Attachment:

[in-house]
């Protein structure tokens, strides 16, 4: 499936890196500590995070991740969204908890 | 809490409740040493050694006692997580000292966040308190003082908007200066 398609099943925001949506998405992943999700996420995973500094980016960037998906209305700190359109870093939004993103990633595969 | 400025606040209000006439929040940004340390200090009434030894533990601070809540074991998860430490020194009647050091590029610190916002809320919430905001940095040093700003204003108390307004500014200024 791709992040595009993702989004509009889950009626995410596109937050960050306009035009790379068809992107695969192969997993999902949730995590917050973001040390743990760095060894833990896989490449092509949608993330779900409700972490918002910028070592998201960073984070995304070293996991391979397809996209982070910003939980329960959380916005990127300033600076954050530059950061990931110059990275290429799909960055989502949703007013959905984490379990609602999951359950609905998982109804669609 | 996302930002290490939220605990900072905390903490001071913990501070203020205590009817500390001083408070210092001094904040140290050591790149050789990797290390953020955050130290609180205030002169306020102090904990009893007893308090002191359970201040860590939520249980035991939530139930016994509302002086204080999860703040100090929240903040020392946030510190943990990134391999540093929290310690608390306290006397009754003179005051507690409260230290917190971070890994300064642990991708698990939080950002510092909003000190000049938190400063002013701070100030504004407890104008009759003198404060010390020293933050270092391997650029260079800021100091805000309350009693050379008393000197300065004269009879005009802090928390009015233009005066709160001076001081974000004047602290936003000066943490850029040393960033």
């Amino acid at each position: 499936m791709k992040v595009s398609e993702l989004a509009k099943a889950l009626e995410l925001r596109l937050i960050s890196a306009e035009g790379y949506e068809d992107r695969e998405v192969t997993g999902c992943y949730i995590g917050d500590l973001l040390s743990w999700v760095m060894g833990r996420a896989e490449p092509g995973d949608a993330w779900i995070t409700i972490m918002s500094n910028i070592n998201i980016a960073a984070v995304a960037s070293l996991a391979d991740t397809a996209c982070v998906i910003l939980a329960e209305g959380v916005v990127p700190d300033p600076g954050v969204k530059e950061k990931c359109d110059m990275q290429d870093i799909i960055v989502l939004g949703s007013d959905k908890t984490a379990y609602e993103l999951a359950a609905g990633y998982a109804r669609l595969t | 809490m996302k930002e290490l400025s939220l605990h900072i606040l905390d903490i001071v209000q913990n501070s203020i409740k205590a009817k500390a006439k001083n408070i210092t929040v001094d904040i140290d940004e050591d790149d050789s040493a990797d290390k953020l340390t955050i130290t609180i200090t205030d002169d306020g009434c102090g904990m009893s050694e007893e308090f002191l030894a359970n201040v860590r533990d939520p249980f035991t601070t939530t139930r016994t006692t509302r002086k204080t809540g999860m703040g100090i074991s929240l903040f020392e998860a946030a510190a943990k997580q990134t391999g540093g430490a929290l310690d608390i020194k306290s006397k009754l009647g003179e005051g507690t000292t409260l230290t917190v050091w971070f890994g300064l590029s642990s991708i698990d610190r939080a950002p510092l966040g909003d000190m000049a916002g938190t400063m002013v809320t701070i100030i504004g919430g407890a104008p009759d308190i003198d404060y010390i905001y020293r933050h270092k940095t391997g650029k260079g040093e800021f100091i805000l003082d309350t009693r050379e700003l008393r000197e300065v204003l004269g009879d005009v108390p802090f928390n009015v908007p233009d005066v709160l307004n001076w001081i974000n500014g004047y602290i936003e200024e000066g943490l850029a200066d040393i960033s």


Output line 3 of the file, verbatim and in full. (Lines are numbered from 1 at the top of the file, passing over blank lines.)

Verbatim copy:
């Amino acid at each position: 499936m791709k992040v595009s398609e993702l989004a509009k099943a889950l009626e995410l925001r596109l937050i960050s890196a306009e035009g790379y949506e068809d992107r695969e998405v192969t997993g999902c992943y949730i995590g917050d500590l973001l040390s743990w999700v760095m060894g833990r996420a896989e490449p092509g995973d949608a993330w779900i995070t409700i972490m918002s500094n910028i070592n998201i980016a960073a984070v995304a960037s070293l996991a391979d991740t397809a996209c982070v998906i910003l939980a329960e209305g959380v916005v990127p700190d300033p600076g954050v969204k530059e950061k990931c359109d110059m990275q290429d870093i799909i960055v989502l939004g949703s007013d959905k908890t984490a379990y609602e993103l999951a359950a609905g990633y998982a109804r669609l595969t | 809490m996302k930002e290490l400025s939220l605990h900072i606040l905390d903490i001071v209000q913990n501070s203020i409740k205590a009817k500390a006439k001083n408070i210092t929040v001094d904040i140290d940004e050591d790149d050789s040493a990797d290390k953020l340390t955050i130290t609180i200090t205030d002169d306020g009434c102090g904990m009893s050694e007893e308090f002191l030894a359970n201040v860590r533990d939520p249980f035991t601070t939530t139930r016994t006692t509302r002086k204080t809540g999860m703040g100090i074991s929240l903040f020392e998860a946030a510190a943990k997580q990134t391999g540093g430490a929290l310690d608390i020194k306290s006397k009754l009647g003179e005051g507690t000292t409260l230290t917190v050091w971070f890994g300064l590029s642990s991708i698990d610190r939080a950002p510092l966040g909003d000190m000049a916002g938190t400063m002013v809320t701070i100030i504004g919430g407890a104008p009759d308190i003198d404060y010390i905001y020293r933050h270092k940095t391997g650029k260079g040093e800021f100091i805000l003082d309350t009693r050379e700003l008393r000197e300065v204003l004269g009879d005009v108390p802090f928390n009015v908007p233009d005066v709160l307004n001076w001081i974000n500014g004047y602290i936003e200024e000066g943490l850029a200066d040393i960033s």